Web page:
Tuesday, January 8, 2008

On Chasing Unicorns

If there's anything I've learned while chasing trains hither and yon for just that perfect photo it's that Things Don't Always Go The Way You Want.

It's as simple as that. Fact of life. Stone cold reality.

When you're standing in just the right place in that perfect curve with the camera ready and the sun off your shoulder at the perfect height and you hear that airhorn sound, well, chances are pretty fair that the switch will click and that huge lumbering GEVO still in it's sea blue and grass green "Green Tech" paint scheme will be going down the track away from you and your perfect spot and your careful planning.

There'll come a day when you've got perfect weather, the perfect bridge to shoot and all you need is a train to come rumbling up the incline to the huge rusty red steel trusses...and you wait all day shooting birds flying over and the grass around your feet and the bridge span, which spends the entire day being tantalizingly empty.

Then there's the day when you're off, the weather has turned unaccountably perfect, and you've been monitoring the trainspotter email group you compulsively check for news of something cool, and you find it. Your unicorn. The set of engines that you desperately wanted to photograph at the Meridian Rail Fest last November, but couldn't afford to attend. The KCS Southern Belle F-units that haul the KCS VIPs around in those beautiful black passenger cars. The F-units that everyone else took beautiful photos of, and video footage of, and went on and on about.

The KCS Business Train, you read on the email group, is going to pass right through your neck of the woods. Half an hour away at Latanier yard the VIP express, pulled by those beautiful old F-units is going to stop for a recrew en route to New Orleans for the LSU game. The email group is telling you that the crew is supposed to meet the train there at 1 o'clock in the afternoon, and that there's usually an hour change-over time, no rush. You get your gear ready, hop on your bike and drive down there to meet it. Arriving at 12:30, in plenty of time you think, you look--and no train. You wait a few minutes, looking up and down the tracks--no lights, no traffic. So, you cruise gently into the yard to ask someone there at dispatch where it is, and you meet a really nice brakeman in the yard who tells you with a glowing smile that it left not ten minutes ago, but he really wants to show you the photos he took of it on his Treo' phone.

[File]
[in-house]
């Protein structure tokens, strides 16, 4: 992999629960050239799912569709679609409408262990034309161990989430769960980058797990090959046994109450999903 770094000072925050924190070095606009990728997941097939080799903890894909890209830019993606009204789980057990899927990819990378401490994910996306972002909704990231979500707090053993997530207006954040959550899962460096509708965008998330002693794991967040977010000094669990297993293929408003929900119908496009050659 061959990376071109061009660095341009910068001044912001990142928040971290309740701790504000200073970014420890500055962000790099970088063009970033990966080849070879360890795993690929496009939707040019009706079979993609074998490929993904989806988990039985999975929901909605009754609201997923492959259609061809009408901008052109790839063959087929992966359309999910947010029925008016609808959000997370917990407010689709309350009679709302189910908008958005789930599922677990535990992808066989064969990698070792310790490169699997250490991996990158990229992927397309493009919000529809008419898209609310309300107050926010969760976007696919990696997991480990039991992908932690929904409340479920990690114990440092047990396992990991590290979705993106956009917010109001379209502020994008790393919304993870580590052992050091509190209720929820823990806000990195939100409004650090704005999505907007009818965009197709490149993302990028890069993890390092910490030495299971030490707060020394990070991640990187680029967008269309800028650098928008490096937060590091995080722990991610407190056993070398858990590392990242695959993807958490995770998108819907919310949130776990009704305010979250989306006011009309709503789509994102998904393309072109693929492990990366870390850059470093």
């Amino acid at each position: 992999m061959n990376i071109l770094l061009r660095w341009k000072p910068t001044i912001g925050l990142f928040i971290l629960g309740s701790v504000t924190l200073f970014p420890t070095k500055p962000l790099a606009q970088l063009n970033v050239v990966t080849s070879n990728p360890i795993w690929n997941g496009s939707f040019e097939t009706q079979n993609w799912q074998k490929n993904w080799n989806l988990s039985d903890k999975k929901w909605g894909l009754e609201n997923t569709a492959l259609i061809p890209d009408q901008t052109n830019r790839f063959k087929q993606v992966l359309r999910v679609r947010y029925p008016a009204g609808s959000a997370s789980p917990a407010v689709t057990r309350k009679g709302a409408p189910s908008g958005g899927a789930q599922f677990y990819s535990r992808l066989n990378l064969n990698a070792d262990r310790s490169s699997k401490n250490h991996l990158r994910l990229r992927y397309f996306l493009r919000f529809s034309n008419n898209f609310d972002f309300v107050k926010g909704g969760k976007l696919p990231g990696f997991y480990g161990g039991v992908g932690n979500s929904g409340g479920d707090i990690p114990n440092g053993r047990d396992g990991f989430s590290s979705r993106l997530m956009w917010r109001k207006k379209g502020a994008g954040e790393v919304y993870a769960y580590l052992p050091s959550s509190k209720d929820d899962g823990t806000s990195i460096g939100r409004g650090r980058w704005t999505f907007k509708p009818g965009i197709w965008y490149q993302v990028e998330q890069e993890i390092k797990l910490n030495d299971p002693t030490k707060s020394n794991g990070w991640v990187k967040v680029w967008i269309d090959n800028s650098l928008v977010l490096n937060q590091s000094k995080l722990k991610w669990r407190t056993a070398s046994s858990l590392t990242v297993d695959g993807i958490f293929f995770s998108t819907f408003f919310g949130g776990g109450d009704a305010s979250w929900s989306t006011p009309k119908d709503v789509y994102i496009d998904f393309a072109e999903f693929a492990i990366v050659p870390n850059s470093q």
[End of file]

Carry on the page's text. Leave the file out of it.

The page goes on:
After he's done telling you how beautiful it is and how it glowed in the sun you tell him thank you and go haring off after it, pushing the speed limit hard, hoping desperately to catch a glimpse of that last passenger car, the one with the huge back glass window.

But you don't see it.

That evening the group goes on and on about how beautiful it was, how phone calls were made so most of the 300 person email group could meet in New Orleans to photograph and video and watch it pass, and how beautiful it was, and all you can do is grit your teeth and grumble over the gorgeous photos and videos everyone else is posting.